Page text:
Protect Chicago BYOB

Bring Your Own Bottle, or BYOB, is a sacred term for many Chicagoans.

It means you can drink what you want on the cheap without sacrificing location or ambiance quality.

It’s something with which seemingly no Chicagoan would want to tamper – except Chicago Alderman Deborah Graham, who wants to allow aldermen to ban BYOB privileges for businesses in specific parts of their wards, according to the Chicago Tribune.

Her ordinance wouldn’t apply to restaurants, which may allay concerns for some. But Graham’s proposed regulations would mean an end to BYOB in other popular venues. Gone may be the days of being able to paint in a Chicago art studio while sharing a bottle of wine with your friends.

This isn’t the first time Graham has tried to stifle the city’s thriving BYOB culture. Last year, she proposed an ordinance that would have banned all BYOB establishments in the city’s “dry” districts (of which there are 12).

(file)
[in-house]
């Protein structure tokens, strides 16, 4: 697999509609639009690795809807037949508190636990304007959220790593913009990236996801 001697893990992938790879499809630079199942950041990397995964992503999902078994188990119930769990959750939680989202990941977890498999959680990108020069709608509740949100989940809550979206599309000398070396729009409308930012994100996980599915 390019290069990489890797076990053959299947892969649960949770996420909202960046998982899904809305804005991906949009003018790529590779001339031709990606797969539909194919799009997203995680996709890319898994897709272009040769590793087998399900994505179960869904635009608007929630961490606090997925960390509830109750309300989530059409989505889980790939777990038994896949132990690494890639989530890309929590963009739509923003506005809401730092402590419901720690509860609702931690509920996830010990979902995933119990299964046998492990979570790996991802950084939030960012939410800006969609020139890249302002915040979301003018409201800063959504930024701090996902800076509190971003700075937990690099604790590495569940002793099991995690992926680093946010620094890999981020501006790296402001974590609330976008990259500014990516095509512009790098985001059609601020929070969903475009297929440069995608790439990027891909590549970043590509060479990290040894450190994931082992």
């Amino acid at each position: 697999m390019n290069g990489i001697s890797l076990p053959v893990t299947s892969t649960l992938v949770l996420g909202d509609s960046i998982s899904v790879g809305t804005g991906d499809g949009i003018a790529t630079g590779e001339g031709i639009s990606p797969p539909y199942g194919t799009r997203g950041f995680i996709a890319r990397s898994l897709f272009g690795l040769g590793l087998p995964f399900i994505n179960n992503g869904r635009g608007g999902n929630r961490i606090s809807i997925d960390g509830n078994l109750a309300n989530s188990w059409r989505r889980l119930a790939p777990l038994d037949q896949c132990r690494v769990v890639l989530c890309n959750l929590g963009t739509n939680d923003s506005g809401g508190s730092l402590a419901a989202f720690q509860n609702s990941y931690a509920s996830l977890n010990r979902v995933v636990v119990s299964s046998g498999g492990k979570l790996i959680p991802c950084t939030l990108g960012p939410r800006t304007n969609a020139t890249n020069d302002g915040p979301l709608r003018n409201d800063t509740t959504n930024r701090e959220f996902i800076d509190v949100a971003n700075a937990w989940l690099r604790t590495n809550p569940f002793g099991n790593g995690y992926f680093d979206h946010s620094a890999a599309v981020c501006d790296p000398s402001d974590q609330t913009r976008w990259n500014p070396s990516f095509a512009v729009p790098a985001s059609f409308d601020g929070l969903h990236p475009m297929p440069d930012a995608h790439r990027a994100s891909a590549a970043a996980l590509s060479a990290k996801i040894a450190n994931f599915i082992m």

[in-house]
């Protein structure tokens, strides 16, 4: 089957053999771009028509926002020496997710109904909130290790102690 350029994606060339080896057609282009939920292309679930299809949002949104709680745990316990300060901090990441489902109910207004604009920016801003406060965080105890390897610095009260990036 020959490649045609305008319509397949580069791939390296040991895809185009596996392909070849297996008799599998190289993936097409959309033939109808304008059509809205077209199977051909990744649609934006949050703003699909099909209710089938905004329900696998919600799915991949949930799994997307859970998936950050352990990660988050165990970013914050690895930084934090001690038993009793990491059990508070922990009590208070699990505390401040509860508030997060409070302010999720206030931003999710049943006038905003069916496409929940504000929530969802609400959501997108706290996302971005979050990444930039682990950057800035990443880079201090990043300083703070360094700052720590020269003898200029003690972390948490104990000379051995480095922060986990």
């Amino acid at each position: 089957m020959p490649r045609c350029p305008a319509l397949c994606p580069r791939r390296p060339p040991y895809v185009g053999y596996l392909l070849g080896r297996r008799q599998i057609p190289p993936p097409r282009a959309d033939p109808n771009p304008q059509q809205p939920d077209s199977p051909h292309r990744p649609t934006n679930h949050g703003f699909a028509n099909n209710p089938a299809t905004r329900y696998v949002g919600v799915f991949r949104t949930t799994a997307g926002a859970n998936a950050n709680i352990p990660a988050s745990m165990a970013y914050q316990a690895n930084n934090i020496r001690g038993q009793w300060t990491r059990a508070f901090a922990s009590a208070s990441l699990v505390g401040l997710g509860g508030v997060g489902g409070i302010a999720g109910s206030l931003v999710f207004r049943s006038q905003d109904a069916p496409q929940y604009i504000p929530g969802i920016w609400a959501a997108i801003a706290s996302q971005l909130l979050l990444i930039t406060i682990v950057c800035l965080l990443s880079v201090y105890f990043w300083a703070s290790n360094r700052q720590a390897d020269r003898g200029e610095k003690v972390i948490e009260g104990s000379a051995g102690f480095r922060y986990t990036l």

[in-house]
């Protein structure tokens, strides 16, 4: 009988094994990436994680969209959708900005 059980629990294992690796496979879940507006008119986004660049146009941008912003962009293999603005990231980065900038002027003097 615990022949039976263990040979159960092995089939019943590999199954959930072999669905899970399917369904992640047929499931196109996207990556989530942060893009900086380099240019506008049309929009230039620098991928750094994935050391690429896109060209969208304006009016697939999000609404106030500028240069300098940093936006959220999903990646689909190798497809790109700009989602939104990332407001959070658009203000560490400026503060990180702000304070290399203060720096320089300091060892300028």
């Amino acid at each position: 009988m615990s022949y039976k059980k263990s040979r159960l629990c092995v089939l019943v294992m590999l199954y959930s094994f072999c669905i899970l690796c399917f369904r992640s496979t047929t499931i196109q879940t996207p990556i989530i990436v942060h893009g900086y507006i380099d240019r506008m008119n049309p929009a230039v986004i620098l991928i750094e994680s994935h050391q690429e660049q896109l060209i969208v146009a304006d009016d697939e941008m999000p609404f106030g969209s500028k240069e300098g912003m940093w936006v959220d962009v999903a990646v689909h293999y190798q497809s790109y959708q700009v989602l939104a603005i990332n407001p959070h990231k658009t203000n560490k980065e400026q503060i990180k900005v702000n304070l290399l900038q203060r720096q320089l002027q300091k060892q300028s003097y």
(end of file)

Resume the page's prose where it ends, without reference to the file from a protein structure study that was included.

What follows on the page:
Fines for business owners in violation of these rules, under Graham’s proposal, could receive fines between $500-$1,000.

The Tribune reported that Graham’s motivation for this move may not be entirely wholesome:

“Graham's push to regulate BYOBs began just days after a Tribune story published in late September pointed out she helped lift a moratorium on new liquor licenses along a stretch of West Madison Street to clear the way for the opening of a liquor store backed by a convicted drug dealer.

“The store also got special taxing district money even though such money is not supposed to go to liquor stores. Graham said the timing of the article and her push to regulate BYOBs was a coincidence.”

Coincidence or not, it is unseemly that an alderman is willing to throw tax money at a liquor store one minute, then push to regulate BYOB the next.

Unfortunately, Mayor Rahm Emanuel’s office has indicated that the mayor is on board with Graham’s aims.

This proposal is a case of city government trying to fix something that’s not broken.

BYOB is one of the few business practices that is not regulated in Chicago– and it is booming. The city should quit considering actions that would hinder it.

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